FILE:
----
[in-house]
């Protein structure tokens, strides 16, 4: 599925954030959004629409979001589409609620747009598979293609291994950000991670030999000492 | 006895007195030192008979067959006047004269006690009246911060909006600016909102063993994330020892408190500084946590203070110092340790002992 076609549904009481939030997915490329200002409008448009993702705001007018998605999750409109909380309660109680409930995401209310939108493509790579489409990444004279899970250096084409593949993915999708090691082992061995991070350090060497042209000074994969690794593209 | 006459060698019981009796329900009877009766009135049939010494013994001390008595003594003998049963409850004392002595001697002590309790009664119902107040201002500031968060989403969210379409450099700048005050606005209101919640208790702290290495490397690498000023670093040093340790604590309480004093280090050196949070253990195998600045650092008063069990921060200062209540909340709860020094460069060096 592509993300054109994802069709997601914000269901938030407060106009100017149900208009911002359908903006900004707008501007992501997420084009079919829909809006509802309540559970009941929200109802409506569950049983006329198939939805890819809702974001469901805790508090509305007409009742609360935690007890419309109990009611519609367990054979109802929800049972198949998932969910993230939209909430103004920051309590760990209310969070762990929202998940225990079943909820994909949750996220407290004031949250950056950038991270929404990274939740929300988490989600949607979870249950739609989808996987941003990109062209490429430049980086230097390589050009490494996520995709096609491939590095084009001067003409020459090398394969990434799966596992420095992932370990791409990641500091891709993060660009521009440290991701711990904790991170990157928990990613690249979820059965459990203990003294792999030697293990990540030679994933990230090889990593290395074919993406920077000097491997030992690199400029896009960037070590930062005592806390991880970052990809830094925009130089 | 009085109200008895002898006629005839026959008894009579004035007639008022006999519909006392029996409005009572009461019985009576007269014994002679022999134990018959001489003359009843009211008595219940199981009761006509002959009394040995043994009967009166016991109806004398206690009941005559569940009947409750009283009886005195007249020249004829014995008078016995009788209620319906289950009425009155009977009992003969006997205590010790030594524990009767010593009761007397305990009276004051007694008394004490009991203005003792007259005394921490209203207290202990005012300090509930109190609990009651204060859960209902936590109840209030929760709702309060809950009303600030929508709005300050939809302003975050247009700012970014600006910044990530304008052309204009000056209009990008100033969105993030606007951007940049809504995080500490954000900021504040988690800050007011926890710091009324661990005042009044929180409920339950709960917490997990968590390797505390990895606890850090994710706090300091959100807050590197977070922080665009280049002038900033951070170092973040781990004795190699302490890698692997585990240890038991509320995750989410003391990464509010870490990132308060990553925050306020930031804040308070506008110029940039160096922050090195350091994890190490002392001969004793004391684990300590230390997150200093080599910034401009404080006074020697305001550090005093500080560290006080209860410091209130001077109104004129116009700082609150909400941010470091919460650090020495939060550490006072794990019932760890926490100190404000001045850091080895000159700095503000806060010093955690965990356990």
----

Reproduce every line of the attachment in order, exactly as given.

[in-house]
């Protein structure tokens, strides 16, 4: 599925954030959004629409979001589409609620747009598979293609291994950000991670030999000492 | 006895007195030192008979067959006047004269006690009246911060909006600016909102063993994330020892408190500084946590203070110092340790002992 076609549904009481939030997915490329200002409008448009993702705001007018998605999750409109909380309660109680409930995401209310939108493509790579489409990444004279899970250096084409593949993915999708090691082992061995991070350090060497042209000074994969690794593209 | 006459060698019981009796329900009877009766009135049939010494013994001390008595003594003998049963409850004392002595001697002590309790009664119902107040201002500031968060989403969210379409450099700048005050606005209101919640208790702290290495490397690498000023670093040093340790604590309480004093280090050196949070253990195998600045650092008063069990921060200062209540909340709860020094460069060096 592509993300054109994802069709997601914000269901938030407060106009100017149900208009911002359908903006900004707008501007992501997420084009079919829909809006509802309540559970009941929200109802409506569950049983006329198939939805890819809702974001469901805790508090509305007409009742609360935690007890419309109990009611519609367990054979109802929800049972198949998932969910993230939209909430103004920051309590760990209310969070762990929202998940225990079943909820994909949750996220407290004031949250950056950038991270929404990274939740929300988490989600949607979870249950739609989808996987941003990109062209490429430049980086230097390589050009490494996520995709096609491939590095084009001067003409020459090398394969990434799966596992420095992932370990791409990641500091891709993060660009521009440290991701711990904790991170990157928990990613690249979820059965459990203990003294792999030697293990990540030679994933990230090889990593290395074919993406920077000097491997030992690199400029896009960037070590930062005592806390991880970052990809830094925009130089 | 009085109200008895002898006629005839026959008894009579004035007639008022006999519909006392029996409005009572009461019985009576007269014994002679022999134990018959001489003359009843009211008595219940199981009761006509002959009394040995043994009967009166016991109806004398206690009941005559569940009947409750009283009886005195007249020249004829014995008078016995009788209620319906289950009425009155009977009992003969006997205590010790030594524990009767010593009761007397305990009276004051007694008394004490009991203005003792007259005394921490209203207290202990005012300090509930109190609990009651204060859960209902936590109840209030929760709702309060809950009303600030929508709005300050939809302003975050247009700012970014600006910044990530304008052309204009000056209009990008100033969105993030606007951007940049809504995080500490954000900021504040988690800050007011926890710091009324661990005042009044929180409920339950709960917490997990968590390797505390990895606890850090994710706090300091959100807050590197977070922080665009280049002038900033951070170092973040781990004795190699302490890698692997585990240890038991509320995750989410003391990464509010870490990132308060990553925050306020930031804040308070506008110029940039160096922050090195350091994890190490002392001969004793004391684990300590230390997150200093080599910034401009404080006074020697305001550090005093500080560290006080209860410091209130001077109104004129116009700082609150909400941010470091919460650090020495939060550490006072794990019932760890926490100190404000001045850091080895000159700095503000806060010093955690965990356990």